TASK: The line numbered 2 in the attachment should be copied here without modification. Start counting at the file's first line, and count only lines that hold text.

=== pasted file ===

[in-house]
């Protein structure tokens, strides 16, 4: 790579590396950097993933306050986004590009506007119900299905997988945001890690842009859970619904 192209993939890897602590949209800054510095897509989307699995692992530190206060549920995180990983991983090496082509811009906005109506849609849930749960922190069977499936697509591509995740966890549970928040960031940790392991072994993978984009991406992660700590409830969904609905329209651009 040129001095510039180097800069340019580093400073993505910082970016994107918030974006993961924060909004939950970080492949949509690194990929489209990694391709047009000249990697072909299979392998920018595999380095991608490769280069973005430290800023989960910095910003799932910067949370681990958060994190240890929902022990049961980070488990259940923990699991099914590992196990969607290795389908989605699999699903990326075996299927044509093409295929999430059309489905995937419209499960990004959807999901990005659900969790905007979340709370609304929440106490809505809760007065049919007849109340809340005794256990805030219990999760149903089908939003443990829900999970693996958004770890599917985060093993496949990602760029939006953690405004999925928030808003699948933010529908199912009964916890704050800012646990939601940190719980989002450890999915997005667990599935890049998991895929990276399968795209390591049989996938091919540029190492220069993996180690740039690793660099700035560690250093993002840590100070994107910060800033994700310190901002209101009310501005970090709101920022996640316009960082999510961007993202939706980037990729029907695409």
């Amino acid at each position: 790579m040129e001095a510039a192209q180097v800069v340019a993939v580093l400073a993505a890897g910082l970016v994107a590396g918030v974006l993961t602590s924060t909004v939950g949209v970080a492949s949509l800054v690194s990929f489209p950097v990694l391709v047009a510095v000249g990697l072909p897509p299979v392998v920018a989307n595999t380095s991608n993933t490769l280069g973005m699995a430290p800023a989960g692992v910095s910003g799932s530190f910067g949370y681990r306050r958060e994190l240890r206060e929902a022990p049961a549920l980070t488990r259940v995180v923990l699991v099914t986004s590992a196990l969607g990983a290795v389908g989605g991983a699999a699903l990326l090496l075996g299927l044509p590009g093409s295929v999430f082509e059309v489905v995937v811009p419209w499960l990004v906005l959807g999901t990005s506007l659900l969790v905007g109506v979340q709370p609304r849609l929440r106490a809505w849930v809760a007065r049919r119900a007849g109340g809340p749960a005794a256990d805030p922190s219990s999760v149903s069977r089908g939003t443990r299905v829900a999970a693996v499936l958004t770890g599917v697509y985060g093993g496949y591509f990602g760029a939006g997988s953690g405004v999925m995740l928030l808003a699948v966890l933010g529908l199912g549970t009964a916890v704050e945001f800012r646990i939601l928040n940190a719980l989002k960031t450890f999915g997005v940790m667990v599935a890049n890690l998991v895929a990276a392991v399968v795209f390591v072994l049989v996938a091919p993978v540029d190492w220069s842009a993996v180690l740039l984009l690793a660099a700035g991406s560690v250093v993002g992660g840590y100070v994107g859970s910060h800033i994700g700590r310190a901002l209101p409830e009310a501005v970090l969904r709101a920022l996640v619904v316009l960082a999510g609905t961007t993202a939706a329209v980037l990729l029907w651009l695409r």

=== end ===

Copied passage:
């Protein structure tokens, strides 16, 4: 790579590396950097993933306050986004590009506007119900299905997988945001890690842009859970619904 192209993939890897602590949209800054510095897509989307699995692992530190206060549920995180990983991983090496082509811009906005109506849609849930749960922190069977499936697509591509995740966890549970928040960031940790392991072994993978984009991406992660700590409830969904609905329209651009 040129001095510039180097800069340019580093400073993505910082970016994107918030974006993961924060909004939950970080492949949509690194990929489209990694391709047009000249990697072909299979392998920018595999380095991608490769280069973005430290800023989960910095910003799932910067949370681990958060994190240890929902022990049961980070488990259940923990699991099914590992196990969607290795389908989605699999699903990326075996299927044509093409295929999430059309489905995937419209499960990004959807999901990005659900969790905007979340709370609304929440106490809505809760007065049919007849109340809340005794256990805030219990999760149903089908939003443990829900999970693996958004770890599917985060093993496949990602760029939006953690405004999925928030808003699948933010529908199912009964916890704050800012646990939601940190719980989002450890999915997005667990599935890049998991895929990276399968795209390591049989996938091919540029190492220069993996180690740039690793660099700035560690250093993002840590100070994107910060800033994700310190901002209101009310501005970090709101920022996640316009960082999510961007993202939706980037990729029907695409």